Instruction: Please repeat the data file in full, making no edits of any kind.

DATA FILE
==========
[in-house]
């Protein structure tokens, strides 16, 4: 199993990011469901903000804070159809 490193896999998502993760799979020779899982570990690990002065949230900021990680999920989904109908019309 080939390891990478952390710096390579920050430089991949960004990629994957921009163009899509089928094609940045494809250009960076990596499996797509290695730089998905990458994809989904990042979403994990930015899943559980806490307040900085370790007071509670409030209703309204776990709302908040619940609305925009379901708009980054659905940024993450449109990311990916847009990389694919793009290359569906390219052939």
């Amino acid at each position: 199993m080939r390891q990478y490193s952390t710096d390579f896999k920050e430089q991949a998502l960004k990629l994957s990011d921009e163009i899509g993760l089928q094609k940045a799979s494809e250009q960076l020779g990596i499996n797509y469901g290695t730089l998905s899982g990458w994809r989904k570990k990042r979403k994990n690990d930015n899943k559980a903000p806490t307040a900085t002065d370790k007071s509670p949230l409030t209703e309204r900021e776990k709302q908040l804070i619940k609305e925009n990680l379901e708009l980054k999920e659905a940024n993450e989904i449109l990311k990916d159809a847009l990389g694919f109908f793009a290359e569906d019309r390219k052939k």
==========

[in-house]
């Protein structure tokens, strides 16, 4: 199993990011469901903000804070159809 490193896999998502993760799979020779899982570990690990002065949230900021990680999920989904109908019309 080939390891990478952390710096390579920050430089991949960004990629994957921009163009899509089928094609940045494809250009960076990596499996797509290695730089998905990458994809989904990042979403994990930015899943559980806490307040900085370790007071509670409030209703309204776990709302908040619940609305925009379901708009980054659905940024993450449109990311990916847009990389694919793009290359569906390219052939």
């Amino acid at each position: 199993m080939r390891q990478y490193s952390t710096d390579f896999k920050e430089q991949a998502l960004k990629l994957s990011d921009e163009i899509g993760l089928q094609k940045a799979s494809e250009q960076l020779g990596i499996n797509y469901g290695t730089l998905s899982g990458w994809r989904k570990k990042r979403k994990n690990d930015n899943k559980a903000p806490t307040a900085t002065d370790k007071s509670p949230l409030t209703e309204r900021e776990k709302q908040l804070i619940k609305e925009n990680l379901e708009l980054k999920e659905a940024n993450e989904i449109l990311k990916d159809a847009l990389g694919f109908f793009a290359e569906d019309r390219k052939k």